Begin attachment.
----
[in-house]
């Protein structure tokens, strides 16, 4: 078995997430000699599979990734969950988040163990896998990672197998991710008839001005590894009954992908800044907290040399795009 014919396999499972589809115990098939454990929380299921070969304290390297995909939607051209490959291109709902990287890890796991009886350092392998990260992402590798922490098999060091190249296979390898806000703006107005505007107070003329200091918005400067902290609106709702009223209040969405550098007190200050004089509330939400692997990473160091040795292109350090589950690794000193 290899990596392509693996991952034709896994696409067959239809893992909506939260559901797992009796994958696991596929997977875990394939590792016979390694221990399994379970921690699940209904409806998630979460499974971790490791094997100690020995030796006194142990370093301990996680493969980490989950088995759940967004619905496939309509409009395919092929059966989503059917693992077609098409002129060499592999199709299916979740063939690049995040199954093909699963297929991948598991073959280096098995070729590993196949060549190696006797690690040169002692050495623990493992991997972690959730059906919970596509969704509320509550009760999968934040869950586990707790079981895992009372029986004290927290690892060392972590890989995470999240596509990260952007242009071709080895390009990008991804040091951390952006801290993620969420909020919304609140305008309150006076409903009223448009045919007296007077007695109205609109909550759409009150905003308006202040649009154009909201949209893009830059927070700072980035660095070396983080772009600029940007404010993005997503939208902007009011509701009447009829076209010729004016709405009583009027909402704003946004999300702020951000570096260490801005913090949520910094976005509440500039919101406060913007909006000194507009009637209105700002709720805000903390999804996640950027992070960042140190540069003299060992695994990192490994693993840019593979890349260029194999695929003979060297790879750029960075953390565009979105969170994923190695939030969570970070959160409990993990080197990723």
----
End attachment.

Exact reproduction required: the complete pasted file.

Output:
[in-house]
């Protein structure tokens, strides 16, 4: 078995997430000699599979990734969950988040163990896998990672197998991710008839001005590894009954992908800044907290040399795009 014919396999499972589809115990098939454990929380299921070969304290390297995909939607051209490959291109709902990287890890796991009886350092392998990260992402590798922490098999060091190249296979390898806000703006107005505007107070003329200091918005400067902290609106709702009223209040969405550098007190200050004089509330939400692997990473160091040795292109350090589950690794000193 290899990596392509693996991952034709896994696409067959239809893992909506939260559901797992009796994958696991596929997977875990394939590792016979390694221990399994379970921690699940209904409806998630979460499974971790490791094997100690020995030796006194142990370093301990996680493969980490989950088995759940967004619905496939309509409009395919092929059966989503059917693992077609098409002129060499592999199709299916979740063939690049995040199954093909699963297929991948598991073959280096098995070729590993196949060549190696006797690690040169002692050495623990493992991997972690959730059906919970596509969704509320509550009760999968934040869950586990707790079981895992009372029986004290927290690892060392972590890989995470999240596509990260952007242009071709080895390009990008991804040091951390952006801290993620969420909020919304609140305008309150006076409903009223448009045919007296007077007695109205609109909550759409009150905003308006202040649009154009909201949209893009830059927070700072980035660095070396983080772009600029940007404010993005997503939208902007009011509701009447009829076209010729004016709405009583009027909402704003946004999300702020951000570096260490801005913090949520910094976005509440500039919101406060913007909006000194507009009637209105700002709720805000903390999804996640950027992070960042140190540069003299060992695994990192490994693993840019593979890349260029194999695929003979060297790879750029960075953390565009979105969170994923190695939030969570970070959160409990993990080197990723």